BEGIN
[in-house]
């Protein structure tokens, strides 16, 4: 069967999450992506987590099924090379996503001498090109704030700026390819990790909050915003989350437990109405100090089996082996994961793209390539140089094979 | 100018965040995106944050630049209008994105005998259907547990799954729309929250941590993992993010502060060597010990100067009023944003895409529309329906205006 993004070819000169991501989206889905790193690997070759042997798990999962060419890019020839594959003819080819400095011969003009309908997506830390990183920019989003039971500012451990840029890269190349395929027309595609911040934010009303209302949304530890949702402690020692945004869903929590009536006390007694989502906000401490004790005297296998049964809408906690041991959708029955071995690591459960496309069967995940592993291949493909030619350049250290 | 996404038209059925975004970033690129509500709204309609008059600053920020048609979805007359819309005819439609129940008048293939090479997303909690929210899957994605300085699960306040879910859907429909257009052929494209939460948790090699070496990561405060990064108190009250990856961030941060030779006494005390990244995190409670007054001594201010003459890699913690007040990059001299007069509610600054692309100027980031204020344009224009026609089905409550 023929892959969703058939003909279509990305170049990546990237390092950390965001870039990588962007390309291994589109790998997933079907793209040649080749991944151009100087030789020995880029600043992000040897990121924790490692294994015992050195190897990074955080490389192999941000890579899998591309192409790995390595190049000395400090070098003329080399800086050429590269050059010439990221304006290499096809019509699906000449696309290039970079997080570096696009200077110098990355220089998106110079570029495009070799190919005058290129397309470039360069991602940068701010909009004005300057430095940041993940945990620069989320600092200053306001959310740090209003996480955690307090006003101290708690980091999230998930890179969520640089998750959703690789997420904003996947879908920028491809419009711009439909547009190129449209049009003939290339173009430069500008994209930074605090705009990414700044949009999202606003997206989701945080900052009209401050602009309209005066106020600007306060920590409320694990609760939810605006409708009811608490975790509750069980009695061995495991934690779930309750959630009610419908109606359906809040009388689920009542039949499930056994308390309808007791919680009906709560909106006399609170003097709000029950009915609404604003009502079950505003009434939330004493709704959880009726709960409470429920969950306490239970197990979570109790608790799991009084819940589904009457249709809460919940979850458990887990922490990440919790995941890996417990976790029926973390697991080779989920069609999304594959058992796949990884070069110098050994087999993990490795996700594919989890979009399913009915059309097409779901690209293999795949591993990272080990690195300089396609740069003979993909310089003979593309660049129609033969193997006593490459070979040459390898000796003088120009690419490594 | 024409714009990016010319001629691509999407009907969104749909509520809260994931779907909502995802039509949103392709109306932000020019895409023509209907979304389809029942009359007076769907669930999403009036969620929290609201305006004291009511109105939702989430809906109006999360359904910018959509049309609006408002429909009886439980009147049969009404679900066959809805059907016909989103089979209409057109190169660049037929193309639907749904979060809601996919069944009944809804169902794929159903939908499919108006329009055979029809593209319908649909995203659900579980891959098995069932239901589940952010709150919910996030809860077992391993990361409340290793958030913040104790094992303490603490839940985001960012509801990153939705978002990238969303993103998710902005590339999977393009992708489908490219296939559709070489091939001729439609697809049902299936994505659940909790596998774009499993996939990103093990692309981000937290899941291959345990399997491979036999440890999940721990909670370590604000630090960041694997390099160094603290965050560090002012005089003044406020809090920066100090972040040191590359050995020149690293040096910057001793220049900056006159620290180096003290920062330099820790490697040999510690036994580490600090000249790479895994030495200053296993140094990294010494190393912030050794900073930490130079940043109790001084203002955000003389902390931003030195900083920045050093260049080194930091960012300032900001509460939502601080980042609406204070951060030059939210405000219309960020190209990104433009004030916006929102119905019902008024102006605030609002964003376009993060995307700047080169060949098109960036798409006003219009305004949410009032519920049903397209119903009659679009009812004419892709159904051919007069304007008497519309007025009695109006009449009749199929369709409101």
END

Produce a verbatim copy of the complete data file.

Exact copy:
[in-house]
């Protein structure tokens, strides 16, 4: 069967999450992506987590099924090379996503001498090109704030700026390819990790909050915003989350437990109405100090089996082996994961793209390539140089094979 | 100018965040995106944050630049209008994105005998259907547990799954729309929250941590993992993010502060060597010990100067009023944003895409529309329906205006 993004070819000169991501989206889905790193690997070759042997798990999962060419890019020839594959003819080819400095011969003009309908997506830390990183920019989003039971500012451990840029890269190349395929027309595609911040934010009303209302949304530890949702402690020692945004869903929590009536006390007694989502906000401490004790005297296998049964809408906690041991959708029955071995690591459960496309069967995940592993291949493909030619350049250290 | 996404038209059925975004970033690129509500709204309609008059600053920020048609979805007359819309005819439609129940008048293939090479997303909690929210899957994605300085699960306040879910859907429909257009052929494209939460948790090699070496990561405060990064108190009250990856961030941060030779006494005390990244995190409670007054001594201010003459890699913690007040990059001299007069509610600054692309100027980031204020344009224009026609089905409550 023929892959969703058939003909279509990305170049990546990237390092950390965001870039990588962007390309291994589109790998997933079907793209040649080749991944151009100087030789020995880029600043992000040897990121924790490692294994015992050195190897990074955080490389192999941000890579899998591309192409790995390595190049000395400090070098003329080399800086050429590269050059010439990221304006290499096809019509699906000449696309290039970079997080570096696009200077110098990355220089998106110079570029495009070799190919005058290129397309470039360069991602940068701010909009004005300057430095940041993940945990620069989320600092200053306001959310740090209003996480955690307090006003101290708690980091999230998930890179969520640089998750959703690789997420904003996947879908920028491809419009711009439909547009190129449209049009003939290339173009430069500008994209930074605090705009990414700044949009999202606003997206989701945080900052009209401050602009309209005066106020600007306060920590409320694990609760939810605006409708009811608490975790509750069980009695061995495991934690779930309750959630009610419908109606359906809040009388689920009542039949499930056994308390309808007791919680009906709560909106006399609170003097709000029950009915609404604003009502079950505003009434939330004493709704959880009726709960409470429920969950306490239970197990979570109790608790799991009084819940589904009457249709809460919940979850458990887990922490990440919790995941890996417990976790029926973390697991080779989920069609999304594959058992796949990884070069110098050994087999993990490795996700594919989890979009399913009915059309097409779901690209293999795949591993990272080990690195300089396609740069003979993909310089003979593309660049129609033969193997006593490459070979040459390898000796003088120009690419490594 | 024409714009990016010319001629691509999407009907969104749909509520809260994931779907909502995802039509949103392709109306932000020019895409023509209907979304389809029942009359007076769907669930999403009036969620929290609201305006004291009511109105939702989430809906109006999360359904910018959509049309609006408002429909009886439980009147049969009404679900066959809805059907016909989103089979209409057109190169660049037929193309639907749904979060809601996919069944009944809804169902794929159903939908499919108006329009055979029809593209319908649909995203659900579980891959098995069932239901589940952010709150919910996030809860077992391993990361409340290793958030913040104790094992303490603490839940985001960012509801990153939705978002990238969303993103998710902005590339999977393009992708489908490219296939559709070489091939001729439609697809049902299936994505659940909790596998774009499993996939990103093990692309981000937290899941291959345990399997491979036999440890999940721990909670370590604000630090960041694997390099160094603290965050560090002012005089003044406020809090920066100090972040040191590359050995020149690293040096910057001793220049900056006159620290180096003290920062330099820790490697040999510690036994580490600090000249790479895994030495200053296993140094990294010494190393912030050794900073930490130079940043109790001084203002955000003389902390931003030195900083920045050093260049080194930091960012300032900001509460939502601080980042609406204070951060030059939210405000219309960020190209990104433009004030916006929102119905019902008024102006605030609002964003376009993060995307700047080169060949098109960036798409006003219009305004949410009032519920049903397209119903009659679009009812004419892709159904051919007069304007008497519309007025009695109006009449009749199929369709409101």